KUALA LUMPUR, March 6 — The Federal Court will jointly hear today five cases in which five stateless people born in Malaysia — to either Malaysian biological or adoptive parents — seek to know what is required for them to be declared as citizens.
Five not Malaysians, beyond their control
The government had refused to recognise these five as Malaysian citizens, due to circumstances such as their birth parents being unknown despite having adoptive Malaysian parents, or because some of them were born out of wedlock to a Malaysian father and non-Malaysian mother.
All five were children when their court cases to be recognised as citizens first began, but one of them has over the course of court hearings turned into an adult and will be 20 this year.
The key issues that led to this Federal Court hearing
These cases revolve around the courts’ interpretation of the Federal Constitution, mainly Article 14(1)(b) which deals with the acquiring of citizenship by operation of law for those born after Malaysia was formed, and the related conditions under Part II of the Constitution’s Second Schedule.
The key constitutional provisions cited in these cases are Section 1(a) and Section 1(e) of Part II of the Second Schedule.
To be a citizen by operation of law, Section 1(a) requires a person born in Malaysia to have at least one “parent” who is either a Malaysian or permanent resident at the person’s time of birth, while Section 1(e) requires a person born in Malaysia to be “not born a citizen of any country”.
In the written judgments by the Court of Appeal in four of these five cases, the judges said these citizenship requirements involve both the concepts of “jus soli” — birth right citizenship or the right to citizenship according to birth place, and “jus sanguinis” — the determination of citizenship based on lineage where at least one parent is a citizen.
Complicating matters in these citizenship cases are illegitimate births or children not born in a valid registered marriage, especially when it involves a non-Malaysian mother. This is due to Section 17 of Part III of the Second Schedule saying that the “parent” of an illegitimate child will be considered to refer to the mother, with the Court of Appeal saying in Lim Zu Yi’s case that this meant he had taken on his biological mother’s Thai citizenship and not his biological Malaysian father’s citizenship.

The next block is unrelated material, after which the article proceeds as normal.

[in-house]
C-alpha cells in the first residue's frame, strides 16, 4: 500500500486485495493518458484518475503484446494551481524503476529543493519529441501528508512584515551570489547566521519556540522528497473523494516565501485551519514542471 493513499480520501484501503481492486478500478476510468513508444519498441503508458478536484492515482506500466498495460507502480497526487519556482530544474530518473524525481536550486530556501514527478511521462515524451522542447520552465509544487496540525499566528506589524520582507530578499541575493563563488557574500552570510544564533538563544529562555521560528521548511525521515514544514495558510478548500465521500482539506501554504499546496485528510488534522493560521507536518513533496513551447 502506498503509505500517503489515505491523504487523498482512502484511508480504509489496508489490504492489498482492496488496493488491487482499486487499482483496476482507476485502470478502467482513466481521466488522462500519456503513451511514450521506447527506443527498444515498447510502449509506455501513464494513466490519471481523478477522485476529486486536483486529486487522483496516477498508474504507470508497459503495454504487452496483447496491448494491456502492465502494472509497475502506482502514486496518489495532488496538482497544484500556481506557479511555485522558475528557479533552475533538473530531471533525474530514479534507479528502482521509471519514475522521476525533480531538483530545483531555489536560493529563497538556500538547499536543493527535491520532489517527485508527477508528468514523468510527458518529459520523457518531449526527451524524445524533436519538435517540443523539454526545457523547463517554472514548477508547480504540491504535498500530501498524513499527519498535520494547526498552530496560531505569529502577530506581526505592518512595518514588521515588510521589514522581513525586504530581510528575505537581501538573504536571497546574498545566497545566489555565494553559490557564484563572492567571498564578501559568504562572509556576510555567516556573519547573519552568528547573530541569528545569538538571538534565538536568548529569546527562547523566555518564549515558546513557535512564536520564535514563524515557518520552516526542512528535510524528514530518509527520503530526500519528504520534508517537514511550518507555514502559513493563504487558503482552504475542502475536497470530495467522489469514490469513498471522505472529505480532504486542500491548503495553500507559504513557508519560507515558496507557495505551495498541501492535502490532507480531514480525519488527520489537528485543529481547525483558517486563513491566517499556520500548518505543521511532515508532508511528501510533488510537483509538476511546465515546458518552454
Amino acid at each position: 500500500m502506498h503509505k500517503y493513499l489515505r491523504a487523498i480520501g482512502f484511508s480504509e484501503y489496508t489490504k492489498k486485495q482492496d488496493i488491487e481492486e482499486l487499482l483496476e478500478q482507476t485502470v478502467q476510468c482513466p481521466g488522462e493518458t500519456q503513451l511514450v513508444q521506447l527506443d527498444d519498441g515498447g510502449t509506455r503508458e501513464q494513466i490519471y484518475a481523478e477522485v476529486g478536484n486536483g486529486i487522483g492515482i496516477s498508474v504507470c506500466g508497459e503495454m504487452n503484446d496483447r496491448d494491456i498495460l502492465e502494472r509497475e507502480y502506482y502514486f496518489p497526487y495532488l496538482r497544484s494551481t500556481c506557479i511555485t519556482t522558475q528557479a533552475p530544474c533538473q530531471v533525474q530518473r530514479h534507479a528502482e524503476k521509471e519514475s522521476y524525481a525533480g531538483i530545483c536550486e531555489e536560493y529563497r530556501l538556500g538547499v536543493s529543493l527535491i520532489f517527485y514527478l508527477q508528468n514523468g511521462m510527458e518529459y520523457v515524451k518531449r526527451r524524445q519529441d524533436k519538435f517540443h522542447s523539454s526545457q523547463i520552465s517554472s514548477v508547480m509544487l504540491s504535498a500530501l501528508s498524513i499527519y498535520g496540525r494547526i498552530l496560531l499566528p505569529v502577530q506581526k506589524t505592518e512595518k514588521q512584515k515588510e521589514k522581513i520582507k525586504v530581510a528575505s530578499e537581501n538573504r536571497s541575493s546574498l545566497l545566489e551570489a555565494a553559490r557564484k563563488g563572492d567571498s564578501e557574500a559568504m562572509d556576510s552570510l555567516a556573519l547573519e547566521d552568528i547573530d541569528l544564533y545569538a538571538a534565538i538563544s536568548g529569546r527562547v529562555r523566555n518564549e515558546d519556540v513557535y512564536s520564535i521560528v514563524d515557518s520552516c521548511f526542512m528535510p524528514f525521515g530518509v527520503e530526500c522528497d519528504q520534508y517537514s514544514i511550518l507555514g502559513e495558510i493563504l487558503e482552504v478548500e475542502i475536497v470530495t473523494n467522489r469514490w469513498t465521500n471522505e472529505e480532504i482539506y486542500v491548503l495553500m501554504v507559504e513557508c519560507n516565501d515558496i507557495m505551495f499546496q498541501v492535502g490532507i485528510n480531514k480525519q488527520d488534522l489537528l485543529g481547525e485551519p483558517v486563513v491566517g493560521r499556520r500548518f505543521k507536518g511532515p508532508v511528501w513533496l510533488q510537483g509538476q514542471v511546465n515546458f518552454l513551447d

A problem for adopted children is where no one knows the identity and citizenship status of their biological parents, which has caused the National Registration Department (NRD) to refuse registering these children as Malaysians even when they have been adopted by Malaysian parents.
Seven legal questions
In the first two cases represented by lawyers Raymond Mah and Datuk Cyrus Das, 17-year-old boy P* and 16-year-old boy C* with unknown birth parents were both separately adopted by two Malaysian couples, but were not recognised as citizens.
P’s adoptive parents had registered themselves as the biological parents in his initial birth certificate. They were told to formally adopt him when applying for his MyKad when he turned 12, with the NRD then issuing a second birth certificate that said there was no information on his biological parents. After he was formally adopted, the NRD issued his third and current birth certificate which said he was not a citizen as it had no data on his birth parents.
P had succeeded in his citizenship bid at the High Court — which had cited previous court decisions where an adoption order effectively grants citizenship to an adopted child with untraceable birth parents, but this was set aside by the Court of Appeal.
As for C’s citizenship bid also handled by Mah, the High Court had decided to first refer constitutional questions to the Federal Court to decide on.
For these two cases, the Federal Court will hear and decide on seven questions of law, including whether a Malaysia-born child adopted by Malaysians would qualify for citizenship under either Section 1(a) or Section 1(e) of the Second Schedule’s Part II (having at least one Malaysian parent at birth time or not being born a citizen of other countries); and whether “parents” in Section 1(a) refers to a child’s “lawful parents” instead of biological parents.
The other questions include whether the post-adoption birth certificate — which typically names the adoptive parents as the child’s parents — will be conclusive evidence of the parents’ identity when deciding the child’s right to citizenship under Section 1(a), and whether the pre-adoption birth certificate — that has been surrendered for cancellation and replacement by the post-adoption birth certificate — can still be used by the Registrar-General of Births and Deaths Malaysia or the courts to determine who the parents are.
Citing Section 2(3) of the Second Schedule’s Part II, the lawyers also want the Federal Court to decide if a Malaysia-born child who did not become a citizen of any other country within one year of their birth date would become a Malaysian under Section 1(e); and whether the child had to prove both the parents’ identity and that they are Malaysians or whether it was enough for the child to show that he or she did not become a citizen of any other country within one year of their birth.
The seventh legal question for the Federal Court to answer is whether the Federal Constitution’s Article 15A is an “alternative relief” that will bar someone from going to the courts to seek citizenship recognition.